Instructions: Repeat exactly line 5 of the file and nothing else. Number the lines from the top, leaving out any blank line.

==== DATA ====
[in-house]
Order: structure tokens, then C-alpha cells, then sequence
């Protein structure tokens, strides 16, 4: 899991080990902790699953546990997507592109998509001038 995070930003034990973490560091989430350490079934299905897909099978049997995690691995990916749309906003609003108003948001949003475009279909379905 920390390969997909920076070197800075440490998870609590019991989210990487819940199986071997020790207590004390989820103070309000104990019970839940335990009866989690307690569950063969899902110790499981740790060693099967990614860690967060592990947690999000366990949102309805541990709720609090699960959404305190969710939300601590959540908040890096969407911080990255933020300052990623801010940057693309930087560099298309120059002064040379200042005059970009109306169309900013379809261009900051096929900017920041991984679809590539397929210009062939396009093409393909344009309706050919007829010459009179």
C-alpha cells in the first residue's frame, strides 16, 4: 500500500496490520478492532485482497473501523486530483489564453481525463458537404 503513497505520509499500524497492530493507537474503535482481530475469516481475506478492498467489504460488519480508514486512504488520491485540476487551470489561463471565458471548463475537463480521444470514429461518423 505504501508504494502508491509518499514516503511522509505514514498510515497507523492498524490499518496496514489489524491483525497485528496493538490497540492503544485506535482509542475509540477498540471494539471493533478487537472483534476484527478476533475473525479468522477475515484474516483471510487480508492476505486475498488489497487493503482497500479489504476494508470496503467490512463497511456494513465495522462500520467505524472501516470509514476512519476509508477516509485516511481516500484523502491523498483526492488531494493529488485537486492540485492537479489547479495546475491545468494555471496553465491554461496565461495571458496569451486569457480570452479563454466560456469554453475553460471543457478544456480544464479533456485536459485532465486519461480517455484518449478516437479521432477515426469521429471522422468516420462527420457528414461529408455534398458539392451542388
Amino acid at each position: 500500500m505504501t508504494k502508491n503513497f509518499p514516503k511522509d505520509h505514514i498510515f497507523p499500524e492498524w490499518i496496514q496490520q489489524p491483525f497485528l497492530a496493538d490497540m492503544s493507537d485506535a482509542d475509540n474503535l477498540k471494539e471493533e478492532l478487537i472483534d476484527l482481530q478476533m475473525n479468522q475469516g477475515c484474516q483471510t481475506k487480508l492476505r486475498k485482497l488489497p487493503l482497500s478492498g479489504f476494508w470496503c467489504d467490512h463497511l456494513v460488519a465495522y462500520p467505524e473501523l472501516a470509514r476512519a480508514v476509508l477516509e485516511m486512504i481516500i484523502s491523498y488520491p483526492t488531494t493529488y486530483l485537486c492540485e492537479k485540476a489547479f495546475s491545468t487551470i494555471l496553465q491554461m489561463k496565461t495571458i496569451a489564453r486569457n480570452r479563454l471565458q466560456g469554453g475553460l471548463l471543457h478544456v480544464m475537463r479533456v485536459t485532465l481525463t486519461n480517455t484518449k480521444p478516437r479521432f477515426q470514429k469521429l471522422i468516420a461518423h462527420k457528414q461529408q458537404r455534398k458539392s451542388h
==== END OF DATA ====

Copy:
Amino acid at each position: 500500500m505504501t508504494k502508491n503513497f509518499p514516503k511522509d505520509h505514514i498510515f497507523p499500524e492498524w490499518i496496514q496490520q489489524p491483525f497485528l497492530a496493538d490497540m492503544s493507537d485506535a482509542d475509540n474503535l477498540k471494539e471493533e478492532l478487537i472483534d476484527l482481530q478476533m475473525n479468522q475469516g477475515c484474516q483471510t481475506k487480508l492476505r486475498k485482497l488489497p487493503l482497500s478492498g479489504f476494508w470496503c467489504d467490512h463497511l456494513v460488519a465495522y462500520p467505524e473501523l472501516a470509514r476512519a480508514v476509508l477516509e485516511m486512504i481516500i484523502s491523498y488520491p483526492t488531494t493529488y486530483l485537486c492540485e492537479k485540476a489547479f495546475s491545468t487551470i494555471l496553465q491554461m489561463k496565461t495571458i496569451a489564453r486569457n480570452r479563454l471565458q466560456g469554453g475553460l471548463l471543457h478544456v480544464m475537463r479533456v485536459t485532465l481525463t486519461n480517455t484518449k480521444p478516437r479521432f477515426q470514429k469521429l471522422i468516420a461518423h462527420k457528414q461529408q458537404r455534398k458539392s451542388h